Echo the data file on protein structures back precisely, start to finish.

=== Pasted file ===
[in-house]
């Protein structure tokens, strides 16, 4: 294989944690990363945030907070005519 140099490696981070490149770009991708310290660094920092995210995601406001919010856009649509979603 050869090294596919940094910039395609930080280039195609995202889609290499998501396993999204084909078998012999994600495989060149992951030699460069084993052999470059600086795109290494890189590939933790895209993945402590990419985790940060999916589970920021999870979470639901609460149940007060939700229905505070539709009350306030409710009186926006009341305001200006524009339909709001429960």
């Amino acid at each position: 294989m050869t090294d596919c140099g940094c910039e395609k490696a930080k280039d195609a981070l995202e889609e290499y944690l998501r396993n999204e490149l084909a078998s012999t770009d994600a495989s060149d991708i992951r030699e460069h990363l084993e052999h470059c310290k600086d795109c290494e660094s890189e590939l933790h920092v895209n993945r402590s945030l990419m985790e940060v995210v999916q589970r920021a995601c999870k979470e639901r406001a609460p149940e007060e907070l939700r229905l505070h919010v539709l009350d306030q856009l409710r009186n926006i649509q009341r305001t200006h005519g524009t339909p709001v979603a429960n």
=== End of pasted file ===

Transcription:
[in-house]
């Protein structure tokens, strides 16, 4: 294989944690990363945030907070005519 140099490696981070490149770009991708310290660094920092995210995601406001919010856009649509979603 050869090294596919940094910039395609930080280039195609995202889609290499998501396993999204084909078998012999994600495989060149992951030699460069084993052999470059600086795109290494890189590939933790895209993945402590990419985790940060999916589970920021999870979470639901609460149940007060939700229905505070539709009350306030409710009186926006009341305001200006524009339909709001429960």
């Amino acid at each position: 294989m050869t090294d596919c140099g940094c910039e395609k490696a930080k280039d195609a981070l995202e889609e290499y944690l998501r396993n999204e490149l084909a078998s012999t770009d994600a495989s060149d991708i992951r030699e460069h990363l084993e052999h470059c310290k600086d795109c290494e660094s890189e590939l933790h920092v895209n993945r402590s945030l990419m985790e940060v995210v999916q589970r920021a995601c999870k979470e639901r406001a609460p149940e007060e907070l939700r229905l505070h919010v539709l009350d306030q856009l409710r009186n926006i649509q009341r305001t200006h005519g524009t339909p709001v979603a429960n």